D.B. Cooper Mystery: Marla Cooper's Mom Comes Forward About Brother-in-law

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"It's a very unique case...Agents have been actively assigned to it and it's passed on from generation to generation...of agents that have worked leads as they have developed," said Brad Garrett, an ABC News consultant and former FBI profiler.

Garrett said the FBI is likely examining the life of Marla Cooper's uncle for more clues that he could be the infamous D.B. Cooper.

"Does this guy's background actually fit someone that could have pulled this off because this guy did have a proficiency in a 727 plane, how low it would fly, how slow it would fly and that you could jump out the back of it," Garrett said.

D.B. Cooper, Infamous Skyjacker

The real identity of D.B. Cooper has been a mystery since November 24, 1971, when a man calling himself Dan Cooper hijacked a Northwest Orient Airlines plane bound for Seattle from Portland. He ordered the plane to land and demanded a $200,000 ransom and a parachute.

After he received the money in $20 bills and the parachute, he ordered the plane to take off for Mexico. Cooper then did the unthinkable when he lowered the back stairs and jumped out of a speeding 727, thousands of feet over the Pacific Northwest during a raging storm.

He disappeared, despite a massive manhunt that has become the stuff of legend and even a 1981 movie. Throughout the years many leads in the case have became dead ends, and it remains the only unsolved hijacking in U.S. history.

The case was reignited when a male suspect's name was given to the FBI by a law enforcement agent, as was a guitar strap. Sources familiar with the case confirm that it was Marla Cooper who prompted the latest flurry of investigation.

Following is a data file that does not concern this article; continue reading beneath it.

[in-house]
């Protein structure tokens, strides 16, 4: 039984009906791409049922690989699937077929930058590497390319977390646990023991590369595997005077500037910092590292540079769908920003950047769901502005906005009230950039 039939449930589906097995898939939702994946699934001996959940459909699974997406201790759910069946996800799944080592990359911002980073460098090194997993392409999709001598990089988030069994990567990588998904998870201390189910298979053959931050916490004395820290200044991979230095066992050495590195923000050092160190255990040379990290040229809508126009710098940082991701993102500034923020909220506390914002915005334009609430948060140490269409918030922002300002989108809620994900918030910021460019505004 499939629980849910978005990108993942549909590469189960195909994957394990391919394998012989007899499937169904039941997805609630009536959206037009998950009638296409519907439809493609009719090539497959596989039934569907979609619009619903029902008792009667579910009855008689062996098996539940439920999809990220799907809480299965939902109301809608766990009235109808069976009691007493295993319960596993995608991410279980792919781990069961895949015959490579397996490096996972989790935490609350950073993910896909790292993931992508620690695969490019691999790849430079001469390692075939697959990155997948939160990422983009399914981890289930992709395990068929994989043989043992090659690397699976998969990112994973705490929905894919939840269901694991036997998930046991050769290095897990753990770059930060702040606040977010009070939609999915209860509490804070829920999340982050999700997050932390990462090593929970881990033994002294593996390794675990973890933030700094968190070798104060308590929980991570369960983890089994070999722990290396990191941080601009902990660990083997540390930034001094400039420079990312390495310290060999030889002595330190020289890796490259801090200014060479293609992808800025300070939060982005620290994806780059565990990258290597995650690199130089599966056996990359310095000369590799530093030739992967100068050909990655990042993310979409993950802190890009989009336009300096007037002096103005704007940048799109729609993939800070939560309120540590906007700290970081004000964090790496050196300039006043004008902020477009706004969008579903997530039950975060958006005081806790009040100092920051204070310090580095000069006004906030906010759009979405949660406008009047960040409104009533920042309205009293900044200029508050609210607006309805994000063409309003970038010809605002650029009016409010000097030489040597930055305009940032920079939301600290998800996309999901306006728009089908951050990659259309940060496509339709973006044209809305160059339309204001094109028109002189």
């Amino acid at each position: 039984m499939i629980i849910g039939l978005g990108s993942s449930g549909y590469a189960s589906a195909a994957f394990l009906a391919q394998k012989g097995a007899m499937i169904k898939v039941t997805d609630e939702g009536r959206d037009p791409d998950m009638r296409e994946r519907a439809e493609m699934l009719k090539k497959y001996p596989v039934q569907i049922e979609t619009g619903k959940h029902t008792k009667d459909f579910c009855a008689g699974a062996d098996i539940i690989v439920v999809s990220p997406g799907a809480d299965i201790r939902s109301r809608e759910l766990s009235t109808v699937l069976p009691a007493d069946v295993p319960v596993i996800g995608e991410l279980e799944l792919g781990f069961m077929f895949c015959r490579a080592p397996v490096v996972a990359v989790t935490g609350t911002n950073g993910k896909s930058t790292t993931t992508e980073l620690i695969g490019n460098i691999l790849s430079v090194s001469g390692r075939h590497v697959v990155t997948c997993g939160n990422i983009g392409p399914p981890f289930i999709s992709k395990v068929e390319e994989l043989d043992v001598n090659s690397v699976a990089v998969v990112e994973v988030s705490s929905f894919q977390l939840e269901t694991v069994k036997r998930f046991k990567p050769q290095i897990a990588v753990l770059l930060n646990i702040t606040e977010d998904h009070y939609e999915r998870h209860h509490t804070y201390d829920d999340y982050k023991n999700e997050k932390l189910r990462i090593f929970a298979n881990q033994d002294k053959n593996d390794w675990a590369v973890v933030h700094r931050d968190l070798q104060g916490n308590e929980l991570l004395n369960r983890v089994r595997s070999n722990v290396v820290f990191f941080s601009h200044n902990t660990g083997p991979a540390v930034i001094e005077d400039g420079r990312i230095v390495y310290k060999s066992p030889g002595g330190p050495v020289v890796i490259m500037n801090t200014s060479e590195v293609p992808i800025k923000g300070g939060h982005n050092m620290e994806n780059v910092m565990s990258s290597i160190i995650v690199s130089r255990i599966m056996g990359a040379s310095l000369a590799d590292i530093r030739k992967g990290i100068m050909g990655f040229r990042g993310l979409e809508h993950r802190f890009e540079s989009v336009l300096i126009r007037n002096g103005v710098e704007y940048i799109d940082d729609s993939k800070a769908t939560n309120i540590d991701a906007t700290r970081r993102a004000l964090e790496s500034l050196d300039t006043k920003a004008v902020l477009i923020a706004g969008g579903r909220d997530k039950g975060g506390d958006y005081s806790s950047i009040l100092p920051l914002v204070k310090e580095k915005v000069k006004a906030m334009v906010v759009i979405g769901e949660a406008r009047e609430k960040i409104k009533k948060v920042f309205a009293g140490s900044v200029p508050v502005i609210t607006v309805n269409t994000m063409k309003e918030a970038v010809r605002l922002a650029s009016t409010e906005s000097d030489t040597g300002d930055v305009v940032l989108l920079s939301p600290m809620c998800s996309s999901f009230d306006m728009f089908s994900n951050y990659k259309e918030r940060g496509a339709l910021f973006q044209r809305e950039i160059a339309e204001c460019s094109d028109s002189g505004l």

So far no fingerprints have been found on the guitar strap, and the F.B.I. will not officially comment on the case.

Family Secrets Could Crack Mystery

Marla Cooper says that as an 8-year-old she recalled her two uncles planning something suspicious at her grandmother's house in Sisters, Oregon -- not far from where D.B. Cooper jumped from a plane with the cash one day later.

"My two uncles, who I only saw at holiday time, were planning something very mischievous. I was watching them using some very expensive walkie-talkies that they had purchased," she said. "They left to supposedly go turkey hunting, and Thanksgiving morning I was waiting for them to return."

A day later, Northwest Orient flight 305 was hijacked, and her uncle L.D. Cooper came home claiming to have been in a car accident.

"My uncle L.D. was wearing a white t-shirt and he was bloody and bruised and a mess, and I was horrified. I began to cry. My other uncle, who was with L.D., said Marla just shut up and go get your dad," she said.

Marla Cooper is now convinced there was not a car accident, but that her uncle was injured crashing to earth in a parachute. She says that she also remembers a discussion about the money that day.

"I heard my uncle say we did it, our money problems are over, we hijacked an airplane," she said.

It later became clear, however, that there was no money. It is believed that the hijacker lost much of the cash as he came crashing down.

Marla Cooper says that her two uncles wanted to return to search for the cash, but her father refused. She believes this was because the FBI search was just beginning to take shape.

After that Thanksgiving Day she never saw her uncle again. She was told he died in 1999.

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